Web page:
When we postpone or adjourn hearings
In this guide
OverviewBack to top
A postponement is when a Chair or a panel of the Investigating or Fitness to Practise Committee decides that a hearing needs to be delayed and should not go ahead on the original date scheduled. If this happens we will rearrange the hearing as soon as reasonably possible.
When the hearing is rearranged it will be before a different panel of the same committee.
An adjournment is when a panel decides not to continue with the hearing at any point after the charges have been read. When the hearing resumes it will be before the same panel.
Who can ask for an adjournment or postponement?Back to top
We can apply for a postponement or adjournment, the nurse, midwife or nursing associate can apply, or a Chair or Committee can decide for themselves that a postponement or adjournment is needed.
If we haven’t yet sent a formal notice of hearing to the nurse, midwife or nursing associate, the decision to postpone a hearing is made by a senior member of our staff.
If a notice of hearing has been sent, the decision to postpone a case is made by a Chair of the Committee.1 Where it’s needed, we’ll arrange for a preliminary meeting to consider the application and any representations from the parties in support or opposition to the application.
The decision to adjourn proceedings is made by a panel of the Committee considering the allegations against the nurse, midwife or nursing associate and can be made at any stage during the hearing.2
Deciding whether to adjourn or postponeBack to top
In deciding whether or not to grant a postponement or adjournment, the decision maker should consider all relevant factors, including the following.
- The public interest in the efficient disposal of the case
There is a public interest in considering fitness to practise allegations swiftly; protecting the public, and maintaining confidence in the professions and us as a regulator. Although delaying a hearing may mean that witnesses find it harder to remember their evidence, there may also be a public interest in delaying the hearing. For instance, if we need more time to get further evidence that will provide the Committee with a full understanding of the concerns when they make their decision.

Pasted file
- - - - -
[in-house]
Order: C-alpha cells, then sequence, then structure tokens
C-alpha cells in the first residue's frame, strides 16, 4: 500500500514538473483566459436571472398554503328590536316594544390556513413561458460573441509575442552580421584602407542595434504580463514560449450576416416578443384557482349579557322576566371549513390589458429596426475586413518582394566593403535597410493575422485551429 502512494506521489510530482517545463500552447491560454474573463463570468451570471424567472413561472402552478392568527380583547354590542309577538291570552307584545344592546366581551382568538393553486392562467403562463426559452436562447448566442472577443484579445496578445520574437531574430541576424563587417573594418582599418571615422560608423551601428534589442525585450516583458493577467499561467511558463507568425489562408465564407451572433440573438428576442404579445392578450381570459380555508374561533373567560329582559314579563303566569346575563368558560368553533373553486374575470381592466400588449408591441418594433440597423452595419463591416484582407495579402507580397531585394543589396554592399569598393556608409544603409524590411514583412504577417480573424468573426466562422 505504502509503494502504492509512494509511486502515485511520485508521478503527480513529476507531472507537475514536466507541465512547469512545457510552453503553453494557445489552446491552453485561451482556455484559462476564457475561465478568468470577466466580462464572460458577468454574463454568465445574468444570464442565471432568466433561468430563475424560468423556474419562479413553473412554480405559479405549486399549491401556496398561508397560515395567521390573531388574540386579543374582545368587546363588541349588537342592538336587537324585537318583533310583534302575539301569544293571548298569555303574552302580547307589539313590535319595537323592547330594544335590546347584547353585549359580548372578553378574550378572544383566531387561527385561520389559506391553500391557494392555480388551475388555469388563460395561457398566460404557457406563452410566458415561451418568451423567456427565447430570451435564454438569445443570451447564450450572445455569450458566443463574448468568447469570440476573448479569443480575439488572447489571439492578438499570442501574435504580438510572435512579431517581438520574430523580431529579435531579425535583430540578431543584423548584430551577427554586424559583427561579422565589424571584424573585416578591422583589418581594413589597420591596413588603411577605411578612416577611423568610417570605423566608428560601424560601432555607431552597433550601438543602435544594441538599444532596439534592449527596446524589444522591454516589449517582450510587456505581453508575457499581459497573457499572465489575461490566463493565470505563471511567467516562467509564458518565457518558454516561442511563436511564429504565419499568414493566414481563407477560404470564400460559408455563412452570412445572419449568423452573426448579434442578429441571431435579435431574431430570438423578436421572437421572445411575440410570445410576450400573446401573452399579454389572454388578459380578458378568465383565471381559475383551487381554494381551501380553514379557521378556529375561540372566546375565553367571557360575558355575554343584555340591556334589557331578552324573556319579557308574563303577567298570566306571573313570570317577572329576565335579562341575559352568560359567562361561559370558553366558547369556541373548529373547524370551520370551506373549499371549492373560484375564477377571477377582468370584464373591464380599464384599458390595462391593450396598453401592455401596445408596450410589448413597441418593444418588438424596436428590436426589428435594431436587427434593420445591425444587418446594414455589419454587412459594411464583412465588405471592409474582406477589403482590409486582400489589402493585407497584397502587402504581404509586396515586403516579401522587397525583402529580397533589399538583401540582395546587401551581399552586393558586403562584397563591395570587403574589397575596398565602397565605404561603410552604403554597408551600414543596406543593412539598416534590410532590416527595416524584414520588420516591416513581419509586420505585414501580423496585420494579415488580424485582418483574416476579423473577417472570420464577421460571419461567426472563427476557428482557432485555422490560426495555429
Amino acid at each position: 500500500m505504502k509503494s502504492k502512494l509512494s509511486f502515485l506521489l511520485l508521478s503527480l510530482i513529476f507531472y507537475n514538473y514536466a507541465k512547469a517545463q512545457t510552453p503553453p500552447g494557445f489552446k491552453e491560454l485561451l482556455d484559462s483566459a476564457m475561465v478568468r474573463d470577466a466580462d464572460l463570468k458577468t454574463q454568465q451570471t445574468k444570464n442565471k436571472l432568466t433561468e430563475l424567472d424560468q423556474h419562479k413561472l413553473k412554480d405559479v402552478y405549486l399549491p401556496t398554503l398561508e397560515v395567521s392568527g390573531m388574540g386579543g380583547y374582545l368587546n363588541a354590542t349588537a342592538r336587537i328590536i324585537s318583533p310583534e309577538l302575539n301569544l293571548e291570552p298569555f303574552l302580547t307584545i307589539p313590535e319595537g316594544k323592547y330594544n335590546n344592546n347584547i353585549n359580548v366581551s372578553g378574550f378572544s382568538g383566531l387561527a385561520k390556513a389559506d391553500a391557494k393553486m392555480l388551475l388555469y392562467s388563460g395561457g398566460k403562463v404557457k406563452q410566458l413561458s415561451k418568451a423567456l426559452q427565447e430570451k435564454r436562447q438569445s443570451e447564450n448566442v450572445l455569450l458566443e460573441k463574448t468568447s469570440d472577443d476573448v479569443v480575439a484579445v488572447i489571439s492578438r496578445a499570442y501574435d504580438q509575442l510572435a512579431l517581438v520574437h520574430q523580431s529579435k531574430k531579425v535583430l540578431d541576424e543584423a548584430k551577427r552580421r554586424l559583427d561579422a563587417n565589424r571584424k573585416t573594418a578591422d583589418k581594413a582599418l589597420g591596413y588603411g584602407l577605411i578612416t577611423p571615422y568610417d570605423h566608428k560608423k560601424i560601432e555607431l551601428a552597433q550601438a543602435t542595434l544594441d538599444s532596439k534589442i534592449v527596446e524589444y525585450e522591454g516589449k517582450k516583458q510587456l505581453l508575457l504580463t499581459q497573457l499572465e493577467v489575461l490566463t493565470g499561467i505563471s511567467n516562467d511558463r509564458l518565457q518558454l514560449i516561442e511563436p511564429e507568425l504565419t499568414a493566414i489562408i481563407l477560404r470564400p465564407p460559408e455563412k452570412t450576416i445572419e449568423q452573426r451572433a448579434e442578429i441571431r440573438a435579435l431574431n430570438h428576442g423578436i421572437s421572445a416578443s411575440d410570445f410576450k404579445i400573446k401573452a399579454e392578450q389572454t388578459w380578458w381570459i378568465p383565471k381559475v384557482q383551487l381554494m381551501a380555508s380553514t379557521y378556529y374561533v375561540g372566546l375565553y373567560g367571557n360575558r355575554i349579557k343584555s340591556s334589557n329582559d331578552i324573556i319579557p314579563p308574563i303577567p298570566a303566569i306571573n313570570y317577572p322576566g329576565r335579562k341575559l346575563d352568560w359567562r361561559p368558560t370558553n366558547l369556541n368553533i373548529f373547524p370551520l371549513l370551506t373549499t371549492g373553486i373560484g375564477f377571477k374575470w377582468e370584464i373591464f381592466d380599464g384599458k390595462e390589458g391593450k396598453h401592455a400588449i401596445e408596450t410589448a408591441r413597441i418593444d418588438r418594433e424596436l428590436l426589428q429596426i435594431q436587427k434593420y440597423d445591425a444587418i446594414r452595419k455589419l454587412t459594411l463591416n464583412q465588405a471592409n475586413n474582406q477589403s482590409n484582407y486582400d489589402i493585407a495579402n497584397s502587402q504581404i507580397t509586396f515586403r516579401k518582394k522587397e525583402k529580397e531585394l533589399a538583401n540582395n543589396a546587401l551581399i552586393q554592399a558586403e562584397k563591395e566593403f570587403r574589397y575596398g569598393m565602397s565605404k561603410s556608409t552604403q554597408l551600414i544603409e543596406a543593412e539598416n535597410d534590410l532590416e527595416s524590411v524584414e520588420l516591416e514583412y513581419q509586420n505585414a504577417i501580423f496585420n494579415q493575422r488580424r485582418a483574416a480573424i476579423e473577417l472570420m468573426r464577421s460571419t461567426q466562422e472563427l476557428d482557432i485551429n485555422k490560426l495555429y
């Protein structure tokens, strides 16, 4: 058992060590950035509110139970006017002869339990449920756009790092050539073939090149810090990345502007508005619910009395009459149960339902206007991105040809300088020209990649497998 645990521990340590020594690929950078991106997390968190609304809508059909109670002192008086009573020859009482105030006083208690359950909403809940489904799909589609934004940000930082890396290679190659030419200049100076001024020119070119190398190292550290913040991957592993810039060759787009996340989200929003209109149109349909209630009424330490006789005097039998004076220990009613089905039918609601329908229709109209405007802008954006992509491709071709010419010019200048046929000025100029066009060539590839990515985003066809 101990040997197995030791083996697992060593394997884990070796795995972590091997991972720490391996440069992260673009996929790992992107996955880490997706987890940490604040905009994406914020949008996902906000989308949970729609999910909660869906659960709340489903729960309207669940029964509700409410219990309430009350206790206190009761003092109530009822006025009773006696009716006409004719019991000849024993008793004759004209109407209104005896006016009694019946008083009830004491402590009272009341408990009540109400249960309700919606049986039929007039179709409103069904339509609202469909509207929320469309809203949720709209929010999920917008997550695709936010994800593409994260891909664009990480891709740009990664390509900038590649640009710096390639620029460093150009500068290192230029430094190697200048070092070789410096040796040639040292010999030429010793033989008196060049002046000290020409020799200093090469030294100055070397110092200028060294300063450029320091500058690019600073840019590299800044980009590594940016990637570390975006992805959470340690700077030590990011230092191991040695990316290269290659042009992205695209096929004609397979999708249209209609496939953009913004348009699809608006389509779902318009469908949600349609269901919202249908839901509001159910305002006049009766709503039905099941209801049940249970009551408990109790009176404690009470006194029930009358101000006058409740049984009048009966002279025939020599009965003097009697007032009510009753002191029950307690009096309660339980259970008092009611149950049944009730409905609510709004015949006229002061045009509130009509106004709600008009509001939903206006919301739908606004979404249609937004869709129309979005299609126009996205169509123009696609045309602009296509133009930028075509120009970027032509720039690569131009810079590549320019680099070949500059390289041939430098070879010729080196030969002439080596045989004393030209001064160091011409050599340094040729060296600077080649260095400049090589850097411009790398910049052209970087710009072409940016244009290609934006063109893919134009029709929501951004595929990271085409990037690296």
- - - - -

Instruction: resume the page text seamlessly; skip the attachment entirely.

- The potential inconvenience
Postponing or adjourning a hearing may cause inconvenience to people who have made themselves available to attend and give evidence on the original hearing dates, and who may be unable to attend a hearing at a later date.
Fairness to the nurse, midwife or nursing associate3
Postponing a hearing may allow a nurse, midwife or nursing associate who is unable to attend original hearing dates, to attend a future hearing and give their evidence in person. For example, due to short term ill health or other commitments that were arranged before they were informed of the hearing date.
Where consideration is being given to granting an adjournment, the panel should only make the decision to adjourn if no injustice is caused to the parties, and after hearing representations from us and the nurse, midwife or nursing associate, or their representative (where present) and after taking advice from the legal assessor.4
Depending on the stage at which the hearing is adjourned, the panel and the parties should consider if any witnesses might need further support at the resumed hearing, such as being provided with the transcript of their evidence if they are partway through giving their evidence.5
If an adjournment is granted, the panel shall also consider whether to impose an interim order.
The panel will ask for representations from us and the nurse, midwife or nursing associate, or their representative (where present). The panel will deliberate in private and announce the decision, providing reasons. We will send a notification of the decision to the nurse, midwife or nursing associate.6
1 Rule 32(1) of the Nursing and Midwifery Council (Fitness to Practise) Rules 2004 ('the Rules')
2 Rule 32(2) of the Rules
3 Rule 32(4) of the Rules
4 Rule 32(2)(a) and (b) of the Rules
5 The starting point should be that a witness should be allowed to have a transcript of their evidence unless it would be unfair to do so. See Rule 27(2) of the Rules and BGC Brokers LP and others v Tradition (UK) Ltd and others  EWHC 3588 (QB), in which Eady J refused an application to prohibit witnesses from accessing the daily transcripts until they had completed their testimony.
6 Article 31(14) Nursing and Midwifery Order 2001
The guidance in our library, needs to be read alongside our NMC Guidance during the Covid-19 emergency period. We have new rules that are in force during the period of the coronavirus emergency that are relevant to how it applies.
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